PLEDGE NOW
Here and Now with Robin Young and Jeremy Hobson
Public radio's live
midday news program
With sponsorship from
Mathworks - Accelerating the pace of engineering and science
Accelerating the pace
of engineering and science
Wednesday, August 14, 2013

When It’s Not Alzheimer's: Little-Known Illness Mimics Dementia

Boston Globe video)" href="//s3.amazonaws.com/media.wbur.org/wordpress/11/files/2013/08/0814_jim-lambert.png">Jim Lampert, right, was diagnosed with Alzheimer's disease, but his wife Terrie, left, found a specialist who diagnosed him with normal pressure hydrocephalus. (Screenshot from Boston Globe video)

Jim Lampert, right, was diagnosed with Alzheimer’s disease, but his wife Terrie, left, found a specialist who diagnosed him with normal pressure hydrocephalus. (Screenshot from Boston Globe video)

The last thing most patients do when they receive an Alzheimer’s diagnosis is seek another diagnosis.

But research shows that up to 5 percent of dementia cases are misdiagnosed cases of a treatable but largely unknown condition called “normal pressure hydrocephalus.”

It is theorized that NPH arises from excess fluid building up in the brain. The cure is to drain the fluid with shunts.

In one case described in The Boston Globe, a Massachusetts man named Jim Lampert was confined to a nursing home, unable to control his bladder or bowels, read or even carry on a conversation.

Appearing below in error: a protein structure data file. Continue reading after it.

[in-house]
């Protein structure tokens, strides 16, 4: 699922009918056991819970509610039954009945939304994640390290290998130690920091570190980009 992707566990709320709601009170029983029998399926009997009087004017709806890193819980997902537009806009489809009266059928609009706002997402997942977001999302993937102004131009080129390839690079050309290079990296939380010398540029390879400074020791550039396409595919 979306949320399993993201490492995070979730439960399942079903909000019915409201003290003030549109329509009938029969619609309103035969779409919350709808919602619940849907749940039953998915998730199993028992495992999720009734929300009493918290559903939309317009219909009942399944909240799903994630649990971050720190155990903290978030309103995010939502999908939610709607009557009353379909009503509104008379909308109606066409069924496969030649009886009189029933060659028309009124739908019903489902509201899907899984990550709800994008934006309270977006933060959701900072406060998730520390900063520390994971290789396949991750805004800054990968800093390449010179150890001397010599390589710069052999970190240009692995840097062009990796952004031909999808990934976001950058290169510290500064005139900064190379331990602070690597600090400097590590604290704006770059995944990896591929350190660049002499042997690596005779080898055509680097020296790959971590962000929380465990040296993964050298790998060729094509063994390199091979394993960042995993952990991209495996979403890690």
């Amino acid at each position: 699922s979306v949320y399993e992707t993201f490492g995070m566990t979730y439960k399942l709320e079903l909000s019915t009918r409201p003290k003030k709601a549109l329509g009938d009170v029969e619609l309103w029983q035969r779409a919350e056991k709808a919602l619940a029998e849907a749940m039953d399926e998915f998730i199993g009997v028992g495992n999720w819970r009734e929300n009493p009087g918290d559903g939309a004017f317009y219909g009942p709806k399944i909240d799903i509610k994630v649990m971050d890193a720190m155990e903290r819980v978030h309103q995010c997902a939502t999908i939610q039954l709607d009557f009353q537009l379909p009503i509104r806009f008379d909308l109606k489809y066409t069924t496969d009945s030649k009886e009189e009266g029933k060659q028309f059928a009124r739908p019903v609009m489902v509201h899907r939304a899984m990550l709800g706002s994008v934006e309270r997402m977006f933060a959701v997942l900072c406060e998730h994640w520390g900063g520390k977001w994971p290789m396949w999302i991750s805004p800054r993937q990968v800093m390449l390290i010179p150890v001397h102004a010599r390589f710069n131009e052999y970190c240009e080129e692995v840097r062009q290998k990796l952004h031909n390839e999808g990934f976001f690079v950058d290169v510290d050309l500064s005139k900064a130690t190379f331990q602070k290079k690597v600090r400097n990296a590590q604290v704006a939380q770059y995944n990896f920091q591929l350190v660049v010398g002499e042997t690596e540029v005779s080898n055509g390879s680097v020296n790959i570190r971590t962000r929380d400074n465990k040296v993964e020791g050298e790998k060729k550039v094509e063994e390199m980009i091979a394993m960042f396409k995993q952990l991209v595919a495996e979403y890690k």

Though diagnosed with Alzheimer’s, his wife was skeptical, and finally had her husband re-diagnosed and treated.

Dr. Mark Johnson runs the Adult Hydrocephalus Program at Brigham and Women’s Hospital in Boston and cared for Lampert.

After Johnson surgically inserted a shunt system into his brain to drain the excess fluid, Lampert got his mobility and his life back.

Johnson has treated a number of patients for NPH, but he is still awed by the outcome of the treatment.

“I still feel that way whenever I see this transformation in patients, after the shunt has been placed,” Johnson said. “And it’s a godsend for the patients and for their caregivers.”

Guest

  • Dr. Mark Johnson, brain surgeon and head of the Adult Hydrocephalus Program at Brigham and Women’s Hospital.

Please follow our community rules when engaging in comment discussion on this site.
Robin and Jeremy

Robin Young and Jeremy Hobson host Here & Now, a live two-hour production of NPR and WBUR Boston.

May 26 5 Comments

As Lethal Heroin Overdose Numbers Rise, Families Find Solace In Organ Donation

Organ banks around the country have noted an increasing number of organs from donors who have died of overdoses.

May 26 3 Comments

NEADS Assistance Dog Bailey Graduates From Service Dog Training

NEADS provides dogs like Bailey, a yellow Labrador, for deaf and disabled Americans.

May 25 Comment

Celebrating The Class Of 2016: Peace Odiase

Odiase is one of two valedictorians at Fisk University, a historically black college in Nashville, Tennessee.

May 25 8 Comments

NEADS Service Dog Meets His Match

Here & Now has been tracking service dog Bailey, who recently met his new owner, since last year.